I can say that $x * y$ is a problem, but also I can say that $x * y$ is an algorithm for finding the area of rectangle.
"What is the product of $x$ and $y$?" is a problem, and it might model or correspond to the problem of calculating the area of a rectangle. However, how do you actually compute $x \times y$? An algorithm, informally a precise list of steps to take, for doing this would be some multiplication algorithm.
Another example, from your favorite world of satisfiability is the following problem.
Instance: a 2-CNF formula $\phi$. Question: Is the formula $\phi$ satisfiable?
A method of deciding the problem is an algorithm, such as the truth table method (or a polynomial-time algorithm, such as the ones on Wikipedia).
A problem is a thing that needs to be done; an algorithm is a procedure for doing it.
To address your specific example, "What is $x\times y$?" is a problem and "Multiply the length by the width" is an algorithm for solving the problem, "What is the area of this rectangle?" It uses, as a subroutine, some unstated algorithm for multiplying numbers.
As Juho explained in his answer, an algorithm can be seen as a precise list of steps to solve a given problem. A consequence is that the description of the problem and of its solution frequently have to be more precise for an algorithm than for its mere mathematical formulation. Let me illustrate this difference on your example. In mathematics, you would say
Problem: What is the surface of a rectangle of length $x$ and width $y$?
Now, depending on the size of the numbers and the way they are given, different algorithms can be proposed. In order to describe an algorithm to solve the same problem, your may need extra information on the numbers: are the numbers represented as decimal numbers or as binary numbers (as often on a computer), how many digits or bits are used to represent these numbers, etc. Next, you have to explain carefully how you perform the multiplication of two numbers. The page multiplication algorithms suggested by Juho gives plenty of examples. But again, you may need some further information: are you using a single processor or several ones? Sequentially or in parallel? Do you have any restriction on the available memory? Which kind of basic operations can your computer perform?, etc?
Thus in general, an algorithm has to include much more details than a mathematical solution.
While I do agree with the previous answers, which I will not repeat here, I feel there is a dimension that is missing, or at least left implicit. I think it should be explicited.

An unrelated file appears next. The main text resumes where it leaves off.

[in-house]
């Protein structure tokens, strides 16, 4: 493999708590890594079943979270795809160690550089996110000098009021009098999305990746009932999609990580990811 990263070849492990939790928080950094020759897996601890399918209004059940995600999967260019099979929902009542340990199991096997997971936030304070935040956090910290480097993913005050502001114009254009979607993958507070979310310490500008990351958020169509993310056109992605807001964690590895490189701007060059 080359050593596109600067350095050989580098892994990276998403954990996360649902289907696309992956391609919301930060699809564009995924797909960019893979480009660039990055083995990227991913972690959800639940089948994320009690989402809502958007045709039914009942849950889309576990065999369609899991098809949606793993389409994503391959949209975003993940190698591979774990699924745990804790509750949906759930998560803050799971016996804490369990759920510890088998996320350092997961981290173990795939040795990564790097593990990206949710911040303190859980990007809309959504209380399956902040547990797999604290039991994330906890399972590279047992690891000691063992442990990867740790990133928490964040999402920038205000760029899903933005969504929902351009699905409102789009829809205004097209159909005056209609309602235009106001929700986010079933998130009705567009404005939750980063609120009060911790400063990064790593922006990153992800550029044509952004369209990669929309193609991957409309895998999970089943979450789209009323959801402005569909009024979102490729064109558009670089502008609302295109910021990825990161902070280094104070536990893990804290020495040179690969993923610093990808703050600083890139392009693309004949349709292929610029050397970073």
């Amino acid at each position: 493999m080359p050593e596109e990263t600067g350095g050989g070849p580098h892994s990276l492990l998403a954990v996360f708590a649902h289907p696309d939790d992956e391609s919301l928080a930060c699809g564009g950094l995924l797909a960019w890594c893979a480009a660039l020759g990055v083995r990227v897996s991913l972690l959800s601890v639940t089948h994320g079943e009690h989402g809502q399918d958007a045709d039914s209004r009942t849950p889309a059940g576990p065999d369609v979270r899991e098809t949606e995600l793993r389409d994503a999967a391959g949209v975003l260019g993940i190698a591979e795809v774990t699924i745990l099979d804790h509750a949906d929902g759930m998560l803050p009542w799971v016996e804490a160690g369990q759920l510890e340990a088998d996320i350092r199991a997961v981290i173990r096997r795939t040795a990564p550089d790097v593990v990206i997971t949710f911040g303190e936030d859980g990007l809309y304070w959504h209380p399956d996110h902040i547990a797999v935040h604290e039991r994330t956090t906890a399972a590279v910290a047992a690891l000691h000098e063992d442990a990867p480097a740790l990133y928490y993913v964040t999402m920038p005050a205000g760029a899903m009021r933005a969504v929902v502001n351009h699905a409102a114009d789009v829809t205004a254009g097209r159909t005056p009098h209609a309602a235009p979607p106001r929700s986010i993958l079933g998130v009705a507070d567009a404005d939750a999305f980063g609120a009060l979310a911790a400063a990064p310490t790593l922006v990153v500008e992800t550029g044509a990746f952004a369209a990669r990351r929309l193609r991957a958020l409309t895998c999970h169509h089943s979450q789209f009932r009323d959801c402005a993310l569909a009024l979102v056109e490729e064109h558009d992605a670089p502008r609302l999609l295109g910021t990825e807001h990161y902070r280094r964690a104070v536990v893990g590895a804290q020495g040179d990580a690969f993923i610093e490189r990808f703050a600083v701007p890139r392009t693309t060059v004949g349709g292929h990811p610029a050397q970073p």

You could have the problem of finding the product of 222 by 333 for some purpose. In that case, all you need is an answer (73926). Why bother with complicated explanation as to why that is the product? (assuming you can trust your source for the answer)
In general, an algorithm addresses a family of problem, such as: "given two integers $x$ and $y$ (with such and such representation), how do I compute (a representation of) the product $x\times y$. The algorithm can then be used to solve all the problems in the family, one of them being the product of 222 by 333.
The interest of algorithms actually stems from the fact that they solve a whole family of problems. This is remindful of the chinese proverb "Give a man a fish he will eat for a day. Teach a man to fish he will eat for a lifetime".
The fact that algorithms address families of problems is the source of many of the concepts of the study of algorithms such as decidability (is there an algorithm that solves all the problems in the family) or complexity (what is the cost in time, memory, or some other relevant unit) of applying the algorithm, given some measure of the size of the input, i.e., of the parameters of the family.
I feel a problem is a formal representation of a task that is to be done. Ex. Is there two numbers x and y such that sum is 5 and difference is also 5? This is a problem for it represents a task that is to be done, ie. find two numbers x and y satisfying two other criterion. But this is clearly no algorithm.
An algorithm on the other hand describes how one goes about trying to complete the task (solve the problem). It entails the procedure to the 'solution' of the problem which is of course a separate identity from the 'problem'. Ex. (x+y=5) ^ (x-y=5) => (y=5-x)^(x-y=5) => (y=5-x)^(x-(5-x)=5)=> (y=5-x)^(x=5) => y=0 ^ x=5 The above two numbers satisfy the problem. The algorithm works by trying to represent one variable in another variable and then substituting this value in the other equation to essentially get an answer for one the variables, which again substituted gives the answer to the remaining variable.
As, you can clearly see a problem is quite different from an algorithm! Even though it apparently looks like you are talking about similar things in your confusion above, you are not!